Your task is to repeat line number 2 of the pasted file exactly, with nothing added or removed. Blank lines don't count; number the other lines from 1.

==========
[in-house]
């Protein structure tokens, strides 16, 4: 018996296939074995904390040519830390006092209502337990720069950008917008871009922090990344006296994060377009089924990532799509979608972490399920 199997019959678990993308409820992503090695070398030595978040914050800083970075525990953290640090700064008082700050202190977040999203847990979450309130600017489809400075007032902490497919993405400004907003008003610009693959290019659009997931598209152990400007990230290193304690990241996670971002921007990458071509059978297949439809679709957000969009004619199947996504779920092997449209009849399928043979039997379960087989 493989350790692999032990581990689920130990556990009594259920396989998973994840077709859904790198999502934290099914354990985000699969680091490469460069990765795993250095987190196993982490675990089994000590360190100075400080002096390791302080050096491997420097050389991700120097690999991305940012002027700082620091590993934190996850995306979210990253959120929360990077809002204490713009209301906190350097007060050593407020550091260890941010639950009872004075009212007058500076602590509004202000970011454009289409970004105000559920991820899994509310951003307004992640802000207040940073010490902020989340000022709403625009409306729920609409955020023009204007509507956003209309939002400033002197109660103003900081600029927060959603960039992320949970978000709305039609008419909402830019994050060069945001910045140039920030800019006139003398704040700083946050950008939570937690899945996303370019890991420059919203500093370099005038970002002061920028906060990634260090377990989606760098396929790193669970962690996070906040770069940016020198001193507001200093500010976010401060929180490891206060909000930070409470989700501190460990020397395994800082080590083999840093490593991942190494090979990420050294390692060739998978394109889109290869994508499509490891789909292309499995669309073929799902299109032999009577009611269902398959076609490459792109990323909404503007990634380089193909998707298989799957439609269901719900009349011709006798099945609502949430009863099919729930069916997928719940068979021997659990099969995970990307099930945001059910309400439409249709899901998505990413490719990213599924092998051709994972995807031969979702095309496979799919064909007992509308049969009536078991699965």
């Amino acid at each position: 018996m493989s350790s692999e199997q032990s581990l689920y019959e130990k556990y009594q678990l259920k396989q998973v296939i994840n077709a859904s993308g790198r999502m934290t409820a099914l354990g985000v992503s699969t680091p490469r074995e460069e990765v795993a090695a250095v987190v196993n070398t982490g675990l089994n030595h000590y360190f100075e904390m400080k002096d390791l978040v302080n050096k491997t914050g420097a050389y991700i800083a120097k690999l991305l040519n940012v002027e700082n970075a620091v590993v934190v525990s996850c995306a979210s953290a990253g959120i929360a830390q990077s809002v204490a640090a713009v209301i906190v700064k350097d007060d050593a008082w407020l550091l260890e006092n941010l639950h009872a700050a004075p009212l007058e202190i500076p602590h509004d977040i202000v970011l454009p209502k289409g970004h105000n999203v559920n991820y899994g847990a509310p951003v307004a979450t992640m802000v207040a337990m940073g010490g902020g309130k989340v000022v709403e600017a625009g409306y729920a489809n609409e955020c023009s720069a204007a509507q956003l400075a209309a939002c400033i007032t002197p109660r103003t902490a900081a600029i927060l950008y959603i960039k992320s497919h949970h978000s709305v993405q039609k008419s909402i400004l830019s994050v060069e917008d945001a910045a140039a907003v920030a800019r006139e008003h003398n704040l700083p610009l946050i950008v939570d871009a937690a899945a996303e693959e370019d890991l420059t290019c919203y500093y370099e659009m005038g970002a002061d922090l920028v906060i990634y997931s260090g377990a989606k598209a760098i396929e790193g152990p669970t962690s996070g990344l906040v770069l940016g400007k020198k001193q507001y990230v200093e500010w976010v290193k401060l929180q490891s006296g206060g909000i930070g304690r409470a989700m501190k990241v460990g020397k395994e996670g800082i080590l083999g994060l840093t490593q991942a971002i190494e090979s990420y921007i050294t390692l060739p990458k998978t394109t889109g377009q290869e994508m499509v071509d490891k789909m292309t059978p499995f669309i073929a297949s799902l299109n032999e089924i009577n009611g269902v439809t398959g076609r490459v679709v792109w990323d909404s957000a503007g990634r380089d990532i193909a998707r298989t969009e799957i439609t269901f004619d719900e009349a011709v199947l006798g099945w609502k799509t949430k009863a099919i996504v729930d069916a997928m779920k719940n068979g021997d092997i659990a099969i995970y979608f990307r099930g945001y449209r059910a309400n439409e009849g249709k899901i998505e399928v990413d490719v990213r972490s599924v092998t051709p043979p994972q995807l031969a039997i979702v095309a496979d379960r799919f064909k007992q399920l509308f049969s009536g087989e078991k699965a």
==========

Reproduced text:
């Protein structure tokens, strides 16, 4: 018996296939074995904390040519830390006092209502337990720069950008917008871009922090990344006296994060377009089924990532799509979608972490399920 199997019959678990993308409820992503090695070398030595978040914050800083970075525990953290640090700064008082700050202190977040999203847990979450309130600017489809400075007032902490497919993405400004907003008003610009693959290019659009997931598209152990400007990230290193304690990241996670971002921007990458071509059978297949439809679709957000969009004619199947996504779920092997449209009849399928043979039997379960087989 493989350790692999032990581990689920130990556990009594259920396989998973994840077709859904790198999502934290099914354990985000699969680091490469460069990765795993250095987190196993982490675990089994000590360190100075400080002096390791302080050096491997420097050389991700120097690999991305940012002027700082620091590993934190996850995306979210990253959120929360990077809002204490713009209301906190350097007060050593407020550091260890941010639950009872004075009212007058500076602590509004202000970011454009289409970004105000559920991820899994509310951003307004992640802000207040940073010490902020989340000022709403625009409306729920609409955020023009204007509507956003209309939002400033002197109660103003900081600029927060959603960039992320949970978000709305039609008419909402830019994050060069945001910045140039920030800019006139003398704040700083946050950008939570937690899945996303370019890991420059919203500093370099005038970002002061920028906060990634260090377990989606760098396929790193669970962690996070906040770069940016020198001193507001200093500010976010401060929180490891206060909000930070409470989700501190460990020397395994800082080590083999840093490593991942190494090979990420050294390692060739998978394109889109290869994508499509490891789909292309499995669309073929799902299109032999009577009611269902398959076609490459792109990323909404503007990634380089193909998707298989799957439609269901719900009349011709006798099945609502949430009863099919729930069916997928719940068979021997659990099969995970990307099930945001059910309400439409249709899901998505990413490719990213599924092998051709994972995807031969979702095309496979799919064909007992509308049969009536078991699965």